August 14, 1995
Appeal from the Supreme Court, Nassau County (Winick, J.).
Ordered that the order and judgment is affirmed, without costs or disbursements.
On December 18, 1992, the plaintiffs were discharged from their employment as armed guards because they refused to work with pistol permits which they believed to be invalid in Suffolk County. The plaintiffs subsequently commenced this action alleging that they had been discharged in violation of the provisions of Labor Law § 740, the so-called "Whistleblower Statute". The defendants countered by moving to dismiss the action, contending that the complaint failed to state a valid claim under the Whistleblower Statute because the pistol permits which the plaintiffs claimed were invalid in Suffolk County were actually valid in every county in New York State. In opposition to the motion, the plaintiffs maintained that the defendants should be barred from arguing that the pistol permits were valid because an Administrative Law Judge had previously determined, in the context of an unemployment benefits proceeding, that the permits were invalid, and that the plaintiff Heath C. Hughes was discharged, inter alia, for advising his coworkers of this fact. The Supreme Court subsequently granted the defendants' motion to dismiss, and we now affirm.
In order to establish a cause of action under Labor Law § 740 (2)(c), the plaintiffs must show that they were discharged in retaliation for refusing to participate in an activity which violated a law, rule, or regulation, and which created a substantial and specific danger to the public health (see, Remba v. Federation Empl. Guidance Serv., 76 N.Y.2d 801; Easterson v Long Is. Jewish Med. Ctr., 156 A.D.2d 636; Leibowitz v. Bank Leumi Trust Co., 152 A.D.2d 169). Here, however, the Supreme Court correctly rejected the plaintiffs' contention that the defendants directed them to violate the law by working with invalid pistol permits. Although the plaintiffs allege that they were informed that their permits were invalid because their employer had moved its base of operations from Nassau County to Suffolk County, Penal Law § 400.00(6) provides that "a license to carry or possess a pistol or revolver, not otherwise limited as to place or time of possession, shall be effective throughout the state". Thus, a license "does not expire or become ineffective simply because the licensee moves to another county" (Matter of Mulligan v. Williams, 169 A.D.2d 280, 282).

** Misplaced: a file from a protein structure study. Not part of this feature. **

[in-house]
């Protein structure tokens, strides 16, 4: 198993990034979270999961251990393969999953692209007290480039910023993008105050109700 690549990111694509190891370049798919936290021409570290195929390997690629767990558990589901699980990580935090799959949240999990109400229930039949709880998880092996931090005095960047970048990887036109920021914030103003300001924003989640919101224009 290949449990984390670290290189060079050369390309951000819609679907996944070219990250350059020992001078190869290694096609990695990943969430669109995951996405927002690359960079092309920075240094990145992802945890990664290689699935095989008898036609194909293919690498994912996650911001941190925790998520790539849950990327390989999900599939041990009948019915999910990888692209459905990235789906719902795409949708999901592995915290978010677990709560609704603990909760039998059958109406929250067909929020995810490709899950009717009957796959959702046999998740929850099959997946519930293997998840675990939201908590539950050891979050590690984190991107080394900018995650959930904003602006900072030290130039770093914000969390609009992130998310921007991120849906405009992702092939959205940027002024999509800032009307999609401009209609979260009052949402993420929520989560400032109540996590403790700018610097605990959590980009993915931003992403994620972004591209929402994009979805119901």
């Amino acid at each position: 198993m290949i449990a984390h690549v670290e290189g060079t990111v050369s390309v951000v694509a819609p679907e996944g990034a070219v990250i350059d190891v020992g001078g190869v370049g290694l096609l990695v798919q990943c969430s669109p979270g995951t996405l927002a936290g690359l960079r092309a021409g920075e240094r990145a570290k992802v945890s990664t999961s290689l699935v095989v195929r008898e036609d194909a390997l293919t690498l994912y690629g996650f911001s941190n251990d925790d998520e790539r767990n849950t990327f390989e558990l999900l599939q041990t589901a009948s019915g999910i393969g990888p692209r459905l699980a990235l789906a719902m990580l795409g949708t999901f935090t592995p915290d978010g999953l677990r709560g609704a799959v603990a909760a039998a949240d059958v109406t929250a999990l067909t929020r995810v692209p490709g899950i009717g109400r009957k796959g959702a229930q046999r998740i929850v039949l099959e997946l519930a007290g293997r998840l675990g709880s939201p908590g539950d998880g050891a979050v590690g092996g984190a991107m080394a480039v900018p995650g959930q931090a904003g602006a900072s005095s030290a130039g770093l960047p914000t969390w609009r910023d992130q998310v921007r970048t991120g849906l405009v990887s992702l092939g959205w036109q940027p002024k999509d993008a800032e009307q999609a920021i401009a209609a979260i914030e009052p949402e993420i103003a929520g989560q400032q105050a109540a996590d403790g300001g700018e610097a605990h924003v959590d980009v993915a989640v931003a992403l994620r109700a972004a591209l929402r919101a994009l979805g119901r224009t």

We further reject the plaintiffs' contention that the issue of whether the pistol permits were invalid was conclusively determined in their favor by the Administrative Law Judge who ruled that the plaintiff Hughes was entitled to unemployment benefits. Although it is well settled that collateral estoppel can give conclusive effect to the quasi-administrative determinations of administrative agencies, the doctrine may be properly invoked only where there was a full and fair opportunity to contest the decision later asserted to be controlling (see, Ryan v. New York Tel. Co., 62 N.Y.2d 494; Frybergh v. Kouffman, 145 A.D.2d 529). In the instant case, however, a "practical inquiry into `the realities'" of the prior litigation (see, Gilberg v Barbieri, 53 N.Y.2d 285, 292) demonstrates that the defendants did not have a full and fair opportunity to litigate the issue of whether the pistol permits were valid. Significantly, the defendants did not initiate the administrative proceeding, and were not represented by counsel. Moreover, there is no indication that the defendants were aware that an award of unemployment benefits to the plaintiff Hughes might later be used in an attempt to establish liability in an action for retaliatory discharge. Under these circumstances, the Supreme Court properly rejected the plaintiffs' attempt to invoke the doctrine of collateral estoppel (see, Dusovic v. New Jersey Tr. Bus Operations, 124 A.D.2d 634).
Finally, we note that even if the plaintiffs' belief that the pistol permits were invalid had been correct, their claim would still fail because the defendants' alleged wrongdoing did not present an actual and substantial danger to the public health (see, Remba v. Federation Empl. Guidance Serv., supra; Easterson v. Long Is. Jewish Med. Ctr., supra). Balletta, J.P., Copertino, Pizzuto and Krausman, JJ., concur.